Paper has long been an easy way to steal data - once the data is printed out you've lost a lot of control over where it goes . Personally, I try to print as little as possible (both from an environmental perspective but also a security one) and if I am printing my aim is not to include personal data.
(This wasn't the planned post for this week, but following a data leak I encountered the post quickly got re-planned.)
Why is printing so bad?
A number of us have probably walked past office printers, sometimes on people's desks, other times in busy corridors, and seen a printout left on the tray. Maybe we leave it there so the owner can collect it later. Perhaps we look at it. I'd suggest it was rare that a stray printout was immediately consigned to the confidential waste bin for shredding.
Consider the scenario that the printout you find contains really sensitive data like the home addresses of everyone in the company. That's a big problem, and that data has not been correctly looked after.
With shared printing it's also possible that two people print at once, with one of them collecting both printouts. Not all information should be shared with all staff, so yet again we've got runaway data.
"Double enveloping" happens sometimes too, where multiple letters are placed into the same envelope. This means one "lucky" client will be receiving data relating to other people and that can have disastrous consequences.
What about scanning / copying
Another common occurrence in offices is finding a page on the scanner / copier glass after a colleague has walked off. This is doubly problematic as now there are at least two copies of the data (the paper you're holding and either X number of printed copies or a digital image). The other issue you have is returning the document to its owner - easy in my open-plan office of around 20 people (max), less easy on a shared copier among 200 staff. It would be wholly inappropriate to pin the pages to the staff notice board asking "has anyone lost this?", and worse still to scan it in and email all staff asking the same question!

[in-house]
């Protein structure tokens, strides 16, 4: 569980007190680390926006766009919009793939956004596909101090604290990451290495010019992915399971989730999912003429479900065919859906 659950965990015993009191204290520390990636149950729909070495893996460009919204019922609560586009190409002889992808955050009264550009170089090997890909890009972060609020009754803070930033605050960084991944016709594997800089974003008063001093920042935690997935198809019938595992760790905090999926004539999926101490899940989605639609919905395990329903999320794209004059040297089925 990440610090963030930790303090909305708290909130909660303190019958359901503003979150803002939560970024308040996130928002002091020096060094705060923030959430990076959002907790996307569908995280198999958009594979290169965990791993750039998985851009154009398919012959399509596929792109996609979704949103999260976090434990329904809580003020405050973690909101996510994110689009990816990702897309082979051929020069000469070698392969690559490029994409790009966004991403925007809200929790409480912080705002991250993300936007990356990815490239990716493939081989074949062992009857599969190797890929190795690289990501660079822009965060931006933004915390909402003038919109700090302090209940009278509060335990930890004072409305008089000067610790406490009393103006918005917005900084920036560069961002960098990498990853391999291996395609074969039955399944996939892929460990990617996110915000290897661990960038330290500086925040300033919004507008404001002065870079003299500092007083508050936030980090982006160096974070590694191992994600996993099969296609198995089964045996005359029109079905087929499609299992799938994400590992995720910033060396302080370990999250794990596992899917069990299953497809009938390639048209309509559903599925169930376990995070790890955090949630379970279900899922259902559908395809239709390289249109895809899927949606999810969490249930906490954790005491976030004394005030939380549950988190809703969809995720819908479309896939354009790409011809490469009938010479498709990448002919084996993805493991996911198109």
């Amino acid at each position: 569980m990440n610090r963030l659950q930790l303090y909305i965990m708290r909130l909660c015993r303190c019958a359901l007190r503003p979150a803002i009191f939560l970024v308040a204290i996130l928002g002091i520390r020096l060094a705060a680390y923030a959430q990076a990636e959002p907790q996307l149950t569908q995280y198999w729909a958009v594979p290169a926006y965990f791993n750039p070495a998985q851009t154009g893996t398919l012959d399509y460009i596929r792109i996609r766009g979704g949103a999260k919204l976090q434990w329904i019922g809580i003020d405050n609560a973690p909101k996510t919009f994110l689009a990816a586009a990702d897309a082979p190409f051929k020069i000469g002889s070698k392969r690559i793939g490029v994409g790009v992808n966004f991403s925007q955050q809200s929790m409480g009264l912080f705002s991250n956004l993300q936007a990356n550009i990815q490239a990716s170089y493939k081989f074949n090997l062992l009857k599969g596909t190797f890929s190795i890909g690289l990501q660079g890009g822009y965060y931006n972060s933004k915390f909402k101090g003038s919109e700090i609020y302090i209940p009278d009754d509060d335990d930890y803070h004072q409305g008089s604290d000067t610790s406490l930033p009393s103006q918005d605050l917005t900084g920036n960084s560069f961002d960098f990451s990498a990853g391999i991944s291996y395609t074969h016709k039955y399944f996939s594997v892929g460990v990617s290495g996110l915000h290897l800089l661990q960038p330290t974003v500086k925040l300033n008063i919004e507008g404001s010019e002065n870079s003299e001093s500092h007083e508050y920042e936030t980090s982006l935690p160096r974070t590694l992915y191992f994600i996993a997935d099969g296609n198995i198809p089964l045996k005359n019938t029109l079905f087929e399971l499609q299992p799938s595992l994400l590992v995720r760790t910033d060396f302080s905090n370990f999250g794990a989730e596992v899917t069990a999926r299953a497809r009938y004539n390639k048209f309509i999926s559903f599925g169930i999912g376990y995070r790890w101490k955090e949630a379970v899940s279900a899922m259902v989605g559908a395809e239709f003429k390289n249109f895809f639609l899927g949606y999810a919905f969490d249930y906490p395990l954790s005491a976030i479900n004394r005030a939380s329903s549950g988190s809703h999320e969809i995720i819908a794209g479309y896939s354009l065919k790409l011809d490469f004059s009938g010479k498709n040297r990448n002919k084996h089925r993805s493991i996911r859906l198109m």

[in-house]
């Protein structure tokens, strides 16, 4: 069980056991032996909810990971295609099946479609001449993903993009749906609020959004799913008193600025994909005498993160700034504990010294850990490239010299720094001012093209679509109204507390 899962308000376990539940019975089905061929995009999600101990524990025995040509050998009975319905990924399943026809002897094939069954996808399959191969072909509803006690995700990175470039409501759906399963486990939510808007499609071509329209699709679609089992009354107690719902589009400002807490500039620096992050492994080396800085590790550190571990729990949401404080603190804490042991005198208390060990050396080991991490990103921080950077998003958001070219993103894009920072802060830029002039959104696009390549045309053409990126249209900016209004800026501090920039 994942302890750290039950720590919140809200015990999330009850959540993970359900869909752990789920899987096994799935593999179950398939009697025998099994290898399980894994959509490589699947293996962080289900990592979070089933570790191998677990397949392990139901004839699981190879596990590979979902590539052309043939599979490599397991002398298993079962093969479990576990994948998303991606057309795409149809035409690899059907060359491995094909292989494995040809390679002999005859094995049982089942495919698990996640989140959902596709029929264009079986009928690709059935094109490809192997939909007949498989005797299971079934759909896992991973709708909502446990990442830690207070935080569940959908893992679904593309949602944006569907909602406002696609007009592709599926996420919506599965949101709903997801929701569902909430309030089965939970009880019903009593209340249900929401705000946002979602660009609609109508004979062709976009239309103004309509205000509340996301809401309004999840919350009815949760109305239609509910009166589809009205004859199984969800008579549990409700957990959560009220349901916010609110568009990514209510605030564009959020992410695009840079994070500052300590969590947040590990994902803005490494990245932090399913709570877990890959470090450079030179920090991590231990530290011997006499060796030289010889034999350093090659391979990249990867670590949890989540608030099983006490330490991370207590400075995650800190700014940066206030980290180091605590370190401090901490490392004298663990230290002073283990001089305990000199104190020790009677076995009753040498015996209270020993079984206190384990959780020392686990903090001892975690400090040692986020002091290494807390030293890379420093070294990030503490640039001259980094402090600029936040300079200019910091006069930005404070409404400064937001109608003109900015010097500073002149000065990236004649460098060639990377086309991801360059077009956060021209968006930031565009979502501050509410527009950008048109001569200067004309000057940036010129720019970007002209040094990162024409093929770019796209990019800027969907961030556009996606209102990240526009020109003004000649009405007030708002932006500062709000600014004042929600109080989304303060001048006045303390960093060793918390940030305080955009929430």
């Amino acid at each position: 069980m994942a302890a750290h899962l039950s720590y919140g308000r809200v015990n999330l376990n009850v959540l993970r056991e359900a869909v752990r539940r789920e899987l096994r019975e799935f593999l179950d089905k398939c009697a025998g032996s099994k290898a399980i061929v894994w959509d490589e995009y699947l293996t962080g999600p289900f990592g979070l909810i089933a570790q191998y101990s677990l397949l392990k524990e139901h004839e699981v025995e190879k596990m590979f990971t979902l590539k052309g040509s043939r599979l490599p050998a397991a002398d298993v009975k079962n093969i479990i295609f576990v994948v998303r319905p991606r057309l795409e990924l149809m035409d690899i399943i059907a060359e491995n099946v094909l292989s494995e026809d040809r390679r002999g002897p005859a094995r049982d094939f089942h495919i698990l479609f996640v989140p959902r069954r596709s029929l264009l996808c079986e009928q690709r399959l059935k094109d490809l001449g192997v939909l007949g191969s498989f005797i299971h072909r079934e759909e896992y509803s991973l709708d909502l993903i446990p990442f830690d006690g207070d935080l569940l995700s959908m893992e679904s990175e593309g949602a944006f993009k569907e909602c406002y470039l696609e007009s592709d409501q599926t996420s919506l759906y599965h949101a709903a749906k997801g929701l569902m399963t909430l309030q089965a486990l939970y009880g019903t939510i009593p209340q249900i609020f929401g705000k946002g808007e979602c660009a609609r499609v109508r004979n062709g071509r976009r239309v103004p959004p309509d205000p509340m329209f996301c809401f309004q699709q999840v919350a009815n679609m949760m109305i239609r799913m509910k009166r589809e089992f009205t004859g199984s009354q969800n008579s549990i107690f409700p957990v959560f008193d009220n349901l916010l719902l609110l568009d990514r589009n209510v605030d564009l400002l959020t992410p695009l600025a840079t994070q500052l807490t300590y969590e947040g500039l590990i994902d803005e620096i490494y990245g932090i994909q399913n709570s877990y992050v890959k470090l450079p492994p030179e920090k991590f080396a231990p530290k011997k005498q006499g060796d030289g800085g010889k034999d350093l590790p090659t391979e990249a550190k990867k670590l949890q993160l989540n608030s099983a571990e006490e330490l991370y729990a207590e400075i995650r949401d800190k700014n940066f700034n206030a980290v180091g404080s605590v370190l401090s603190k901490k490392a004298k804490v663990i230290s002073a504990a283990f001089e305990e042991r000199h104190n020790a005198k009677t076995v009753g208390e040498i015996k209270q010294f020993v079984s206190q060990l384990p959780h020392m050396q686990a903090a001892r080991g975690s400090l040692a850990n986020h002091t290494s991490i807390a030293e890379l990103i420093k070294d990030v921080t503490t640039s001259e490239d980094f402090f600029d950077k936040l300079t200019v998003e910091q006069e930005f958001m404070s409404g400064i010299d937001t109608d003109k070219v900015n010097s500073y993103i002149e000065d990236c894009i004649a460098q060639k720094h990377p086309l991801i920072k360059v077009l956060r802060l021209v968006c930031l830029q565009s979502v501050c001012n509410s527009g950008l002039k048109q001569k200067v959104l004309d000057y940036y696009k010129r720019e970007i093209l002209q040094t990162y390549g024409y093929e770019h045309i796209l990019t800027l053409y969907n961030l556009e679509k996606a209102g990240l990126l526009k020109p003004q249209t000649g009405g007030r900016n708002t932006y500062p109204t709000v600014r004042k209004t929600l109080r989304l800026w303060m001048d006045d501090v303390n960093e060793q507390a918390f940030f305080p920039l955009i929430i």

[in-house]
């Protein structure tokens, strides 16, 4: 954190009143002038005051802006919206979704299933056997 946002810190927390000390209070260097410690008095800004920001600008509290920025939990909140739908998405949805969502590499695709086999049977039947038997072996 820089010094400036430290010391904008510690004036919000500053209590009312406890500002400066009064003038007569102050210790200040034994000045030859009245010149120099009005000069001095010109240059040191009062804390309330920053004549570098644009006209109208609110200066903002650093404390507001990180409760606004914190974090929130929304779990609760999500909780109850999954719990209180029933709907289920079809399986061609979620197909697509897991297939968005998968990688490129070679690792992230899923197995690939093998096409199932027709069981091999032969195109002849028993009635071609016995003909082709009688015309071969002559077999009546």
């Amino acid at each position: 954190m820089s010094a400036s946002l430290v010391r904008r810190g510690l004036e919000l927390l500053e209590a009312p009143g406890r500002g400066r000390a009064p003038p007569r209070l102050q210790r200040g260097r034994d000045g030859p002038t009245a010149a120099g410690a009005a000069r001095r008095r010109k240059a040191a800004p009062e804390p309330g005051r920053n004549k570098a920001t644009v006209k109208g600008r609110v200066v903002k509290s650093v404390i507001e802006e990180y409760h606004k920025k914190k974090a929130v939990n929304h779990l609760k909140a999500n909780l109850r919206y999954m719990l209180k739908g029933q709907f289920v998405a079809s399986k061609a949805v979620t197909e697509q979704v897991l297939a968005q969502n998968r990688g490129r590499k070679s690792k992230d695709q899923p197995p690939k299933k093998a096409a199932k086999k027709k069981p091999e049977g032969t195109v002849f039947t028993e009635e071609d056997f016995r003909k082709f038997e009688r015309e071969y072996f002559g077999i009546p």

I've been re-using paper for years, and have a bulldog clip holding together a pad of A5 scrap paper. If I've printed a letter for my youth group, but later had to rewrite it, then the first revision goes on my scrap pad. Similarly, if not all the letters get taken by parents  then the spare copies will go on the pad. If I look back through that pad I'll find sheets going back years, but importantly no personal data (other than perhaps my own). But what happens when someone's not so careful with the paper they re-use?
Smashing Security episode 147 reported on thousands of National Health Service patient records that had been bundled in paper bales used to weigh down a sculpture (see The Daily Mail's article on it, who interestingly are reporting on The Sun's article). The idea was sound in principle, paper weighs a lot and it saves using concrete blocks which would then be wasted, but it's reported that patient data was still visible - these were whole or torn documents that hadn't even been shredded first. As happens with paper, some sheets got free and were blown around the streets.
Today I was spotted entering my church by a local climate change protest group. One of their members pulled up in a car (ironic) and handed me a bale of newspaper format newsletters, apparently for our church members. I'll state now that I completely support the need for a change in the way society works in order to save the planet.